Royal Society elects Tom Curran as Fellow

PHILADELPHIA Tom Curran, Ph.D., FRS, took his place alongside such distinguished scientists as Isaac Newton, Charles Darwin and Stephen Hawking with his election last week as a Fellow of the Royal Society of London for Improving Natural Knowledge. The 345-year-old Society is the national academy of science of the United Kingdom. The main criterion for election is scientific excellence.

Dr. Curran, a native of Scotland who enjoys dual, U.K./U.S. citizenship, is chairman of the department of developmental neurobiology at St. Jude Children's Research Hospital in Memphis, Tenn. He served the American Association for Cancer Research as president in 2000. His research focuses on molecular events that control the formation of the brain in mammals, and has shown that deregulated gene expression is a critical factor in the development and progression of cancer.

Early in his career, Dr. Curran discovered the fos oncogene and demonstrated its function in gene regulation. He then illustrated how the activity of nerves in the brain can affect the function of fos. This groundbreaking discovery helped open a new field of study key to explaining how changes in gene activity result in alterations in learning and memory. It was recognized by the AACR in 1993, when Dr. Curran received the AACR Award for Outstanding Achievement in Cancer Research, given annually to an accomplished young investigator in the field who is no more than 40 years old at the time the award is conferred.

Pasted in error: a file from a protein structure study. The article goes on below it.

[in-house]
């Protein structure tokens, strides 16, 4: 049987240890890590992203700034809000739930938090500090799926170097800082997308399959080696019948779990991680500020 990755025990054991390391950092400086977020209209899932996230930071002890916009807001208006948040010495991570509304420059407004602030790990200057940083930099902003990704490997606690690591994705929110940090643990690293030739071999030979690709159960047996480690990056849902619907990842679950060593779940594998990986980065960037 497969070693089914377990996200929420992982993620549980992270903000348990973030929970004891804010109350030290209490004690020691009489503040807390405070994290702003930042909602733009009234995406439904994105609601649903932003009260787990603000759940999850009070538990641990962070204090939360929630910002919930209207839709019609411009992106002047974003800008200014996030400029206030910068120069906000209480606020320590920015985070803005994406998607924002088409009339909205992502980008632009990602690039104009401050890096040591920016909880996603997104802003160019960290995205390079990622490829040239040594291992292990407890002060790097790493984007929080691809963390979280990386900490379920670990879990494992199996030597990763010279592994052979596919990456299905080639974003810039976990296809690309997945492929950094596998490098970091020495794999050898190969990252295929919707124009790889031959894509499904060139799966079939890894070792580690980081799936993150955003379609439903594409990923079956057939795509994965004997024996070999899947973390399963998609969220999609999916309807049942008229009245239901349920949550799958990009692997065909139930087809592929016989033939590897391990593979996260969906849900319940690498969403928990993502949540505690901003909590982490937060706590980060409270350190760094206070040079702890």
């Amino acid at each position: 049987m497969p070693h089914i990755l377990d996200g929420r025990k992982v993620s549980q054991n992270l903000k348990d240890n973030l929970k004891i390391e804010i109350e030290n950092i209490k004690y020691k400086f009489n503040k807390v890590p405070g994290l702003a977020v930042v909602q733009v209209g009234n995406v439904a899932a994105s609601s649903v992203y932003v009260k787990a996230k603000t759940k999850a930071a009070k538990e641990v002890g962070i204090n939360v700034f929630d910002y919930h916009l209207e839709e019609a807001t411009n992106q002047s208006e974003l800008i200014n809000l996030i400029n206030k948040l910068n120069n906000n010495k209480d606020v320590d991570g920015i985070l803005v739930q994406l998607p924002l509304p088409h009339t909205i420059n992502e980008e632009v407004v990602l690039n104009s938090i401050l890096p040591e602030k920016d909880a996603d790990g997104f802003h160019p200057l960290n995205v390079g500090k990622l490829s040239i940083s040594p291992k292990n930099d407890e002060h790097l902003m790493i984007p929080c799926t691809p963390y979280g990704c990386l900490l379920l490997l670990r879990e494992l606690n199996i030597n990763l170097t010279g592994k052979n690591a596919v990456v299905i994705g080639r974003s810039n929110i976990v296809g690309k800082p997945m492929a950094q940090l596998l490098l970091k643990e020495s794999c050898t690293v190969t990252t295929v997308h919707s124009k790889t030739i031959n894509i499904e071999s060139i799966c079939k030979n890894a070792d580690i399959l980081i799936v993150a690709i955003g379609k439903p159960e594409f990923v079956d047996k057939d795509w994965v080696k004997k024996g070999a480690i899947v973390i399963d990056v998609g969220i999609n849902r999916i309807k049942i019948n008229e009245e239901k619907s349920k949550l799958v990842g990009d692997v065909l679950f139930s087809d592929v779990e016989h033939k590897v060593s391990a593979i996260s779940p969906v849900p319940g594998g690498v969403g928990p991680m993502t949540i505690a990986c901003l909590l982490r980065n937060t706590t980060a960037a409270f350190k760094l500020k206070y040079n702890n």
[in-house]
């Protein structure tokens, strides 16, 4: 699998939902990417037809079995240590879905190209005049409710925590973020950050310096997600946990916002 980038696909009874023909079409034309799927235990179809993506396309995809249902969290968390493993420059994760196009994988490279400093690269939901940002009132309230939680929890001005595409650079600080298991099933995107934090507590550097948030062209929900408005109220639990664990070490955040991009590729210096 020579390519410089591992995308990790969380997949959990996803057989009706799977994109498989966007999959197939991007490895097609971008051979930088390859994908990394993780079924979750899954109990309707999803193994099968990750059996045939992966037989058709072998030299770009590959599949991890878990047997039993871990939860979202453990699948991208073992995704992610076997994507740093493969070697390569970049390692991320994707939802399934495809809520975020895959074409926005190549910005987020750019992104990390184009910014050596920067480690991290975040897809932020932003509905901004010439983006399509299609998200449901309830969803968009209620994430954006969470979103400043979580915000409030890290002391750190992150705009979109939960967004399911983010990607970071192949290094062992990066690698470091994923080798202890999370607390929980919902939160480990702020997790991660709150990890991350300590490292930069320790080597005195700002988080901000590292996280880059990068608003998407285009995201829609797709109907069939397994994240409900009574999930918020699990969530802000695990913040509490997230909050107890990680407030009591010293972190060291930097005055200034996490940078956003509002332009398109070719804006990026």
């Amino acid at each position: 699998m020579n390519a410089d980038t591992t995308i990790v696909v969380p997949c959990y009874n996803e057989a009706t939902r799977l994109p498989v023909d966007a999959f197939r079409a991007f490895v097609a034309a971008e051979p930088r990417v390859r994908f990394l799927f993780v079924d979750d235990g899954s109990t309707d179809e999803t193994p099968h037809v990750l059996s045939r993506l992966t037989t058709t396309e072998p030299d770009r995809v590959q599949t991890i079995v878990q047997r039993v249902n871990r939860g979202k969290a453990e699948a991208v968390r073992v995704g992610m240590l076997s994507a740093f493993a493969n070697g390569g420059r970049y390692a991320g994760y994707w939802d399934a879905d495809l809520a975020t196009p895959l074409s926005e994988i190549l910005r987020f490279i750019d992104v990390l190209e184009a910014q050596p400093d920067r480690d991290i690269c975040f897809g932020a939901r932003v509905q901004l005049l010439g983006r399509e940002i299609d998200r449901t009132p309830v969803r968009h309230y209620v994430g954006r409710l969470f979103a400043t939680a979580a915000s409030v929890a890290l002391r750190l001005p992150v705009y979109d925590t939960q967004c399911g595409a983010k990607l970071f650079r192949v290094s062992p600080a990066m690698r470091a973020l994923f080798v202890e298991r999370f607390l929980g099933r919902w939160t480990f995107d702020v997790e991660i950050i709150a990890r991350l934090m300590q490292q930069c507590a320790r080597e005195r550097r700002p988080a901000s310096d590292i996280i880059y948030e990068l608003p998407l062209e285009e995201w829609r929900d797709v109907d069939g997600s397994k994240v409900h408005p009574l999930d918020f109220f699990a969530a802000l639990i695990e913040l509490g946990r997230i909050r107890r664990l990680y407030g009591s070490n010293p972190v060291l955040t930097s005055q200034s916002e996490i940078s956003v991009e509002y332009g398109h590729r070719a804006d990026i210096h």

His subsequent study of a gene called Reelin led to important new insights into how nerve cells in the developing brain migrate to their final locations to form orderly layers.

More recently, Dr. Curran has linked his interest in brain development to the studies of the molecular basis of cancer. Based on this work, he pioneered laboratory studies of a novel molecule called HhAntag to treat brain cancer without the need for traditional chemotherapy or radiation.


Contact: Elizabeth Tait
American Association for Cancer Research

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